While Drummond owners will be screwed in FT%, he still managed to post 17/11 with 1 steal and 1 block. Now onto the other highlights from Wednesday night’s games:

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As many of you already know (or as my avatar may suggest), I’m a Canadian so I don’t really have a dog in the 2016 United States Presidential fight. I do, however, live close to the border and have enjoyed traveling throughout the United States (including the entire northeast, Florida, California, Colorado, Hawaii and the U.S. Virgin Islands) with my wife over the better part of the last ten years. So I have a keen interest in American politics as it indirectly impacts “my world.”

That leads me to my admission – I watched President Barack Obama’s eighth and final State of the Union address last night (and the subsequent analysis & reaction) instead of basketball. There was basketball to be watched up here, I just chose not to. But it gave me some perspective – it reminded me that a common sense approach to the big picture issues is never as simple as it should be, and that holds true in the NBA as well. Examples from some of the 16 teams in action on Tuesday alone:

  • The Timberwolves have a wealth of young talent to cultivate and yet they start Kevin Garnett & Tayshaun Prince?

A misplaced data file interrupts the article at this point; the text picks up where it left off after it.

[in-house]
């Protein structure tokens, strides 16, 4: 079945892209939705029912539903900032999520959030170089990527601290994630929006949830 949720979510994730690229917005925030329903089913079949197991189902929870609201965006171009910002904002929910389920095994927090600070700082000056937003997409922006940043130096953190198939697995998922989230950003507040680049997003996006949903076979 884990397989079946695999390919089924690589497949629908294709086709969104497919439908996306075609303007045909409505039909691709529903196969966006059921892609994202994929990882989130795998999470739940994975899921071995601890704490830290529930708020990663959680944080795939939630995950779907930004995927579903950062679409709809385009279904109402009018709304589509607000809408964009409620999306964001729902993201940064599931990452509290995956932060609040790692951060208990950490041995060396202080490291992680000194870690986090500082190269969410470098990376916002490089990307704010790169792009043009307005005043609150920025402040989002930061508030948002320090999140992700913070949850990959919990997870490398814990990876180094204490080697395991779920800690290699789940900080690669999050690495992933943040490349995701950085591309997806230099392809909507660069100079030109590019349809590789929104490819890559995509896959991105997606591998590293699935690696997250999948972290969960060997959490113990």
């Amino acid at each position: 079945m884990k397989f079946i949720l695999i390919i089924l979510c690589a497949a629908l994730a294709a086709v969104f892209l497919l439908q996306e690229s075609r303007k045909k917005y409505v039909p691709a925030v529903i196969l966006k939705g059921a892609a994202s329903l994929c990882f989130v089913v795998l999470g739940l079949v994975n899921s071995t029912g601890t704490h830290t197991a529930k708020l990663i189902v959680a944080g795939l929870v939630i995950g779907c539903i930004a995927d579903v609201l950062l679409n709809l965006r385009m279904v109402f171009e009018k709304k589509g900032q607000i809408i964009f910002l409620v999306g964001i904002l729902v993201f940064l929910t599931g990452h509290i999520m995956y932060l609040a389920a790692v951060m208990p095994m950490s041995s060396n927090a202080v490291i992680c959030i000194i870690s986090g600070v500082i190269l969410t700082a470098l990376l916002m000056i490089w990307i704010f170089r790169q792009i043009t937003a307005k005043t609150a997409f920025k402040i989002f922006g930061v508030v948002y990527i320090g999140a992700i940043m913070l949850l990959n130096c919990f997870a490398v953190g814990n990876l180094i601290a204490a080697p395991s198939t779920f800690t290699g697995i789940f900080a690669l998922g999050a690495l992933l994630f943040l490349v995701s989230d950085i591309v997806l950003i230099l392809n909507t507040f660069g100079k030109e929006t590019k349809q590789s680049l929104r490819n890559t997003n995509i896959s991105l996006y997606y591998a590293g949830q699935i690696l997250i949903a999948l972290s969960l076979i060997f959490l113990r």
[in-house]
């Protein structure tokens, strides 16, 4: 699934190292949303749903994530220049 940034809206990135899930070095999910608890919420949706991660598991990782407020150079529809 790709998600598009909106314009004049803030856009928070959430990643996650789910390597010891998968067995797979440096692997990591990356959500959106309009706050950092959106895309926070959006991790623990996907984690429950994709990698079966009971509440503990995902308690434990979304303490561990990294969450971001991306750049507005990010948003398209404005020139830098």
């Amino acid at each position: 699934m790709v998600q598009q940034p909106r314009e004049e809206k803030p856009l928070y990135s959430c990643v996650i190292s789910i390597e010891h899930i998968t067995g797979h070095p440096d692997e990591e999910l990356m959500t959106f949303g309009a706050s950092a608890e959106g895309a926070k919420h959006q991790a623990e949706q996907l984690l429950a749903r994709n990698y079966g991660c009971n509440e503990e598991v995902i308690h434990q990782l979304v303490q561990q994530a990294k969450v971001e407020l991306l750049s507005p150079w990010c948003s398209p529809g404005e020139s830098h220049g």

• The Suns have a cancerous presence in their locker room (Markieff Morris) and they can’t decide what to do about it – they give him multiple healthy DNPs in a row, and then they unleash him for 27 minutes, taking opportunity from someone like Jon Leuer (17 minutes) who could actually be a part of their future plans.
  • The Celtics and Knicks – both of whom are in the Eastern Conference playoff hunt – continue to run heavier-than-necessary rotations rather than identifying the best court combinations and maximizing their efficiency and output.
  • The Rockets have an extremely fragile, high-salaried starting center (Dwight Howard) who is prone to usage-related injuries and they run him for 38 minutes when they have a number of other very capable young frontcourt players to ease the burden.
  • The Bulls appear to embrace their future for a moment by giving a solid rotation spot to Bobby Portis, only to yank it out from under him (he played 4 minutes on Tuesday) once they’re back to full health.